Did you know 1 in 5 dogs suffer from separation anxiety?
Something as simple as leaving the house can cause separation anxiety in dogs.
Typically there will be an anxiety response within a short period of the cause (20–40 minutes). Here are some signs to look out for and things you can do to help reduce anxiety in your pet.
Signs of Separation Anxiety
- Chewing on furniture or doors.
- Digging in the yards, Escaping from the house
- Howling, barking or crying attempting to get you to come back.
- Urinating or defecating especially in house trained dogs.
Some causes of Separation Anxiety
We still don’t know why some dogs suffer from separation anxiety and others don’t. It is important to understand that the destructive behaviour that can often occur is not the dog punishing or trying to ‘seek revenge’ for being left alone but part of a panic response.
- Away from home longer than usual
- New environment or new member in the household
- Loss of a family member
- After a long vacation your dog may be clingy. especially when you return to your normal routine.
- Following a traumatic event from your dogs perspective.
- After a change in the family’s routine or structure (such as a child leaving for college, a change in work schedule, a move to a new home, or a new pet or person in the home).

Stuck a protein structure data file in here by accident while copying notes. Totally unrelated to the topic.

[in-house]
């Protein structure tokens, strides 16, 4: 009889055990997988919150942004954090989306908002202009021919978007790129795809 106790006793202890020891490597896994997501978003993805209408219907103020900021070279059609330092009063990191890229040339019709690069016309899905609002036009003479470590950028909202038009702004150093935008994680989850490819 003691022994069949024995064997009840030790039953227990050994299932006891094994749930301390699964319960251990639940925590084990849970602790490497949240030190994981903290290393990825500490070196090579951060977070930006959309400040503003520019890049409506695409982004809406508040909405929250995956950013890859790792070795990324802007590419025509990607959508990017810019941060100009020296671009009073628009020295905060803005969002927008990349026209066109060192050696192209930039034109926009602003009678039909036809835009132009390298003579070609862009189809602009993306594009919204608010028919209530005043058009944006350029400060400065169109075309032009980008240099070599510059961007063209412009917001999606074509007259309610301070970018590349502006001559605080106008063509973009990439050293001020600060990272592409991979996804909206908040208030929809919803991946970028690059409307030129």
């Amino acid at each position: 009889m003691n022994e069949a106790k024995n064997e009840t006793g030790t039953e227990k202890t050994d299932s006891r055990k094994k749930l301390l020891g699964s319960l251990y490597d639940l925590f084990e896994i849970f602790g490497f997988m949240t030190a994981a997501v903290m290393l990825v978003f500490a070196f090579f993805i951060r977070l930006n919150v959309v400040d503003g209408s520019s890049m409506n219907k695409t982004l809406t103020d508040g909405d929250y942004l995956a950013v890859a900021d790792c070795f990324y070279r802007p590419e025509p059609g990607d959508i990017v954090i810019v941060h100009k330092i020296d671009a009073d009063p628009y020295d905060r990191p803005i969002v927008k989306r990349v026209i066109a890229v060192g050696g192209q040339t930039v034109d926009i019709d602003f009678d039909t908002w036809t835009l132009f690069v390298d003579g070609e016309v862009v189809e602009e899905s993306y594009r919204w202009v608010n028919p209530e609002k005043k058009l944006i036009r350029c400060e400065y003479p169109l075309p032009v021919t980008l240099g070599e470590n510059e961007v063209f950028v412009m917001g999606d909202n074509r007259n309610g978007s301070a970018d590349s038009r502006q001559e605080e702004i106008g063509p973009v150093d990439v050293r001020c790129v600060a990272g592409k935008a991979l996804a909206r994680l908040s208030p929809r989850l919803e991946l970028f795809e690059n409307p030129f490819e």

How do I know if my dog has separation anxiety?
There are many reasons for your dogs behaviour. It is important to correctly diagnose separation anxiety. If you dog shows some or all of these signs they may have separation anxiety. It is best to talk to your local veterinarian or a dog trainer and seek advice.
- If the behaviour occurs when they are left alone
- They follow you around the house
- Dislike spending time outside alone.
- Shows frantic greeting behaviours.
- Always occurs when he’s left alone regardless on the length of time.
- He reacts with excitement, depression, or anxiety to your preparations to leave the house.
What to do If your Dog has Separation Anxiety
Here are some basic tips you can try to help manage your dogs separation anxiety. Most importantly you should speak to your veterinarian or consult with a behavioural specialist if you think your dog has separation anxiety.
- Avoid over-enthusiastic hellos and goodbyes
- Leave your dog with an item of clothing that smells like you
- Create a ‘safety cue’ — this can be a word or an action that is used to signal you’ll be back. Dogs can learn to associate cues with a short absence. Like taking the rubbish out, they know you will be right back and are less likely to get anxious. Other ‘safety cues’ can be TV, radio, a toy (as long as it can’t be torn into little pieces, food based toys (great at keeping them busy).
Remember if you are concerned about you dog having separation anxiety please get in contact with your veterinarian or speak to a dog trainer/ behavioural specialist.